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I have created a web application in which I need to maintain the session if a user session is there, and then and only then will it allow the user to see the jsp.

I have worked with jsp servlets before, but I'm new to struts2.

Here I am setting username in my action class:

Revised Code

private HttpSession session;

public void setSession(HttpSession session) {
    // TODO Auto-generated method stub0
    this.session = session;
}

public HttpSession getSession() {
    return session;
}

public String getLoginStatus(){     
    session = request.getSession();
    session.setAttribute("userName", loginBean.getUsername());
    return SUCCESS;
}

Now, when I am redirected to next page after an action, it shows the session value once. After that, on every page, I am finding null values in session.

<%
    String userName = (String)session.getAttribute("userName");             
    System.out.println(userName);                        

    if(userName == null || userName.equals("") ){
        response.sendRedirect("login.jsp");
    }

%>

I read somewhere that the scope of an action class session is limited to one page - how could I solve this problem?

Any example will be very helpful to me.

share|improve this question

6 Answers 6

up vote 31 down vote accepted

There are a few problems with the code you currently have.

  • You should use an Interceptor to enforce that the user is logged in, rather than trying to enforce it in the JSP. JSP should only be for presentation, not for flow control.
  • You should avoid scriptlets (blocks of code) in JSP. That was deprecated a really long time ago and is widely considered to be a very poor practice in an MVC application.
  • You can access session values in your JSP directly. You do not need to implement the SessionAware interface in your action unless you need access to the session inside of the action itself.
  • You should redirect the user to a login action, not directly to a JSP page, otherwise you are bypassing the Struts2 framework and losing out on the benefits of using the framework.

Login Example

Below is some example code for creating a basic login system using the Struts2 framework.

Login Required

This part is optional, but in general, not all pages in a web application will require the user to be logged in. Therefore, let's create an interface called LoginRequired. Any action that implements this marker interface will redirect to the login page if the user is not already logged in.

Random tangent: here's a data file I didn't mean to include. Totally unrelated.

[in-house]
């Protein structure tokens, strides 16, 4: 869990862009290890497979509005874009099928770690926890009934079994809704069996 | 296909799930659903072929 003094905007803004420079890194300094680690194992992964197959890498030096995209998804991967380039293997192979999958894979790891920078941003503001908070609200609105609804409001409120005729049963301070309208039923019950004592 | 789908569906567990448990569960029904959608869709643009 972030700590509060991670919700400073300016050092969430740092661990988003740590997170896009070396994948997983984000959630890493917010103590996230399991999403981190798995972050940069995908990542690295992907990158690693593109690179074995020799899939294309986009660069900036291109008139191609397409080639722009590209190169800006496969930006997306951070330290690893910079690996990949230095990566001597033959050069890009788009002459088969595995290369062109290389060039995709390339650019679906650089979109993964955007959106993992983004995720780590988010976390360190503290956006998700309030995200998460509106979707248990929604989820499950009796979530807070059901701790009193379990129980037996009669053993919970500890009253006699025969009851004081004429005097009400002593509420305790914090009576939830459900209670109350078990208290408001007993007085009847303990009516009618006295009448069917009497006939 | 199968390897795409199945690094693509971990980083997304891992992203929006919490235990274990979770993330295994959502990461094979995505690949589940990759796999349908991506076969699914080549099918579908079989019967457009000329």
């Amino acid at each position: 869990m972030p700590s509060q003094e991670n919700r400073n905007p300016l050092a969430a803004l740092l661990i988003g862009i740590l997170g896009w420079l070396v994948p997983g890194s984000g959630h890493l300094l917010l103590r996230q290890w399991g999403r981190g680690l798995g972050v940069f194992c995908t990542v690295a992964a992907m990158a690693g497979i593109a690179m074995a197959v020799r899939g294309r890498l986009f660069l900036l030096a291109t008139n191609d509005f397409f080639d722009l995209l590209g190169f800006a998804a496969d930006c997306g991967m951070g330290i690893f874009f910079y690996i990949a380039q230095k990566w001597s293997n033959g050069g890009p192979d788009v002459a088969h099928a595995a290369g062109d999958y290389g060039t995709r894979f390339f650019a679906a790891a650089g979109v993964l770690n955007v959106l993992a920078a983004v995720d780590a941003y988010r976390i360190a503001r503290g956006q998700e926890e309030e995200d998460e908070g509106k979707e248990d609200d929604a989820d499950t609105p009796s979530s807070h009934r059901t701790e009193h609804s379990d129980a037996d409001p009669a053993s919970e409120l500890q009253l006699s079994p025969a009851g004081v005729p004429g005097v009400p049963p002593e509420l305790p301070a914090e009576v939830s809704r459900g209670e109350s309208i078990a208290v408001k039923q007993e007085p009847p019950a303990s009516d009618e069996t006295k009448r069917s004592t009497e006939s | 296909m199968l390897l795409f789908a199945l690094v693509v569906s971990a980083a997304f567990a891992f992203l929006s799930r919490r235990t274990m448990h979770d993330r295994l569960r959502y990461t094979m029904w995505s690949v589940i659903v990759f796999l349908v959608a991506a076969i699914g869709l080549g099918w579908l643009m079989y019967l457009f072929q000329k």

Note: You can use an annotation instead, if you prefer, but for this example I will use the interface.

public interface LoginRequired {}

The Interceptor

The interceptor will handle forcing the user to login for any requested action which implements the LoginRequired interface.

public class LoginInterceptor extends AbstractInterceptor {
    @Override
    public String intercept(final ActionInvocation invocation) throws Exception {
        Map<String, Object> session = ActionContext.getContext().getSession();

        // sb: feel free to change this to some other type of an object which
        // represents that the user is logged in. for this example, I am using
        // an integer which would probably represent a primary key that I would
        // look the user up by with Hibernate or some other mechanism.
        Integer userId = (Integer) session.get("userId");

        // sb: if the user is already signed-in, then let the request through.
        if (userId != null) {
            return invocation.invoke();
        }

        Object action = invocation.getAction();

        // sb: if the action doesn't require sign-in, then let it through.
        if (!(action instanceof LoginRequired)) {
            return invocation.invoke();
        }

        // sb: if this request does require login and the current action is
        // not the login action, then redirect the user
        if (!(action instanceof LoginAction)) {
            return "loginRedirect";
        }

        // sb: they either requested the login page or are submitting their
        // login now, let it through
        return invocation.invoke();
    }
}

You will also need a LoginAction which displays and processes the login page and a LogoutAction which invalidates or clears the session.

The Configuration

You will need to add the interceptor to your stack and also create a global result mapping for "loginRedirect".

<interceptors>
    <interceptor name="login" class="your.package.LoginInterceptor"/>

    <!-- sb: you need to configure all of your interceptors here. i'm only
         listing the one we created for this example. -->
    <interceptor-stack name="yourStack">
        ...
        <interceptor-ref name="login"/>
        ...
    </interceptor-stack>
</interceptors>

<global-results>
    <!-- sb: make this the path to your login action.
         this could also be a redirectAction type. -->